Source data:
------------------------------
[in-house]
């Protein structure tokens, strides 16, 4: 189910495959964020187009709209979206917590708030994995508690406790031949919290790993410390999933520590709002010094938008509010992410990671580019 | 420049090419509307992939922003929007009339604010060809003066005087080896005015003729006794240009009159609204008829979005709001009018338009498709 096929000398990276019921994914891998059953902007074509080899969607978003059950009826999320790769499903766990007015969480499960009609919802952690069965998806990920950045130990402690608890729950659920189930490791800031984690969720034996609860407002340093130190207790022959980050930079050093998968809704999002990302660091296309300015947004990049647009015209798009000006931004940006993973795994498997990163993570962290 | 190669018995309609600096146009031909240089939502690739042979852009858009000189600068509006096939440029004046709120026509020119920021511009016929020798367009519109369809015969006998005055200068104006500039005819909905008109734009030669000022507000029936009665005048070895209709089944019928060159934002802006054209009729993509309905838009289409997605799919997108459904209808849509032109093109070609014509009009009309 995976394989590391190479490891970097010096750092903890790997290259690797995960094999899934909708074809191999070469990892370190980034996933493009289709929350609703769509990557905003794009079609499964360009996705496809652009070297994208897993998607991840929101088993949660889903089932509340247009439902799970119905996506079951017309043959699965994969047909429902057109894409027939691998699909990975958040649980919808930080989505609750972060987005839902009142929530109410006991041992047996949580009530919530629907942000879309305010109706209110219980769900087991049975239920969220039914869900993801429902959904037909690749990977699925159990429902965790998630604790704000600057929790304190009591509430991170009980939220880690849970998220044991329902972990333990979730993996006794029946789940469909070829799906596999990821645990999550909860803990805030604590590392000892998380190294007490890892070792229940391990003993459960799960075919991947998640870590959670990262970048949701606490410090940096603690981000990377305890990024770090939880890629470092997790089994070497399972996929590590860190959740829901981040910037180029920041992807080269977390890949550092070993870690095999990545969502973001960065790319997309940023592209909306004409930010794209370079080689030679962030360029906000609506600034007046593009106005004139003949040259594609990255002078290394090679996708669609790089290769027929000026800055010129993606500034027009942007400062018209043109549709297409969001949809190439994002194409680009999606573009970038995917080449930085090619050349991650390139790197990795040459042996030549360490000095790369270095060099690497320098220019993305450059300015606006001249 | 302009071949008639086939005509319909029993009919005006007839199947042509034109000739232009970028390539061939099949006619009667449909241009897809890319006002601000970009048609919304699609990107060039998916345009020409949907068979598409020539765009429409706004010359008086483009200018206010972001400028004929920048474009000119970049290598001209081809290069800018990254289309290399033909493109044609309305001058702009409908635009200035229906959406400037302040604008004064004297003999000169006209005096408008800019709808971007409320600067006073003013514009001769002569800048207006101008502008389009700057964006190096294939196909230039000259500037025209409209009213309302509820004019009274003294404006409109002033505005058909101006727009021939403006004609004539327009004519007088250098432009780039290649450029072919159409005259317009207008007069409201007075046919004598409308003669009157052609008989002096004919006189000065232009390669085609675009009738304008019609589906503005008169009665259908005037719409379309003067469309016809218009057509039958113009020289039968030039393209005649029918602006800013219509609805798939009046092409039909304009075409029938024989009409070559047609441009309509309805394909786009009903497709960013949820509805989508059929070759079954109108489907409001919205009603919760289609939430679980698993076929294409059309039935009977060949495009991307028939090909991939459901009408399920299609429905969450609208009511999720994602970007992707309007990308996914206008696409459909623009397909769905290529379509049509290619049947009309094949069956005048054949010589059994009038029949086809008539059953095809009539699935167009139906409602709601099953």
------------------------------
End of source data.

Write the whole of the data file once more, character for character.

[in-house]
């Protein structure tokens, strides 16, 4: 189910495959964020187009709209979206917590708030994995508690406790031949919290790993410390999933520590709002010094938008509010992410990671580019 | 420049090419509307992939922003929007009339604010060809003066005087080896005015003729006794240009009159609204008829979005709001009018338009498709 096929000398990276019921994914891998059953902007074509080899969607978003059950009826999320790769499903766990007015969480499960009609919802952690069965998806990920950045130990402690608890729950659920189930490791800031984690969720034996609860407002340093130190207790022959980050930079050093998968809704999002990302660091296309300015947004990049647009015209798009000006931004940006993973795994498997990163993570962290 | 190669018995309609600096146009031909240089939502690739042979852009858009000189600068509006096939440029004046709120026509020119920021511009016929020798367009519109369809015969006998005055200068104006500039005819909905008109734009030669000022507000029936009665005048070895209709089944019928060159934002802006054209009729993509309905838009289409997605799919997108459904209808849509032109093109070609014509009009009309 995976394989590391190479490891970097010096750092903890790997290259690797995960094999899934909708074809191999070469990892370190980034996933493009289709929350609703769509990557905003794009079609499964360009996705496809652009070297994208897993998607991840929101088993949660889903089932509340247009439902799970119905996506079951017309043959699965994969047909429902057109894409027939691998699909990975958040649980919808930080989505609750972060987005839902009142929530109410006991041992047996949580009530919530629907942000879309305010109706209110219980769900087991049975239920969220039914869900993801429902959904037909690749990977699925159990429902965790998630604790704000600057929790304190009591509430991170009980939220880690849970998220044991329902972990333990979730993996006794029946789940469909070829799906596999990821645990999550909860803990805030604590590392000892998380190294007490890892070792229940391990003993459960799960075919991947998640870590959670990262970048949701606490410090940096603690981000990377305890990024770090939880890629470092997790089994070497399972996929590590860190959740829901981040910037180029920041992807080269977390890949550092070993870690095999990545969502973001960065790319997309940023592209909306004409930010794209370079080689030679962030360029906000609506600034007046593009106005004139003949040259594609990255002078290394090679996708669609790089290769027929000026800055010129993606500034027009942007400062018209043109549709297409969001949809190439994002194409680009999606573009970038995917080449930085090619050349991650390139790197990795040459042996030549360490000095790369270095060099690497320098220019993305450059300015606006001249 | 302009071949008639086939005509319909029993009919005006007839199947042509034109000739232009970028390539061939099949006619009667449909241009897809890319006002601000970009048609919304699609990107060039998916345009020409949907068979598409020539765009429409706004010359008086483009200018206010972001400028004929920048474009000119970049290598001209081809290069800018990254289309290399033909493109044609309305001058702009409908635009200035229906959406400037302040604008004064004297003999000169006209005096408008800019709808971007409320600067006073003013514009001769002569800048207006101008502008389009700057964006190096294939196909230039000259500037025209409209009213309302509820004019009274003294404006409109002033505005058909101006727009021939403006004609004539327009004519007088250098432009780039290649450029072919159409005259317009207008007069409201007075046919004598409308003669009157052609008989002096004919006189000065232009390669085609675009009738304008019609589906503005008169009665259908005037719409379309003067469309016809218009057509039958113009020289039968030039393209005649029918602006800013219509609805798939009046092409039909304009075409029938024989009409070559047609441009309509309805394909786009009903497709960013949820509805989508059929070759079954109108489907409001919205009603919760289609939430679980698993076929294409059309039935009977060949495009991307028939090909991939459901009408399920299609429905969450609208009511999720994602970007992707309007990308996914206008696409459909623009397909769905290529379509049509290619049947009309094949069956005048054949010589059994009038029949086809008539059953095809009539699935167009139906409602709601099953």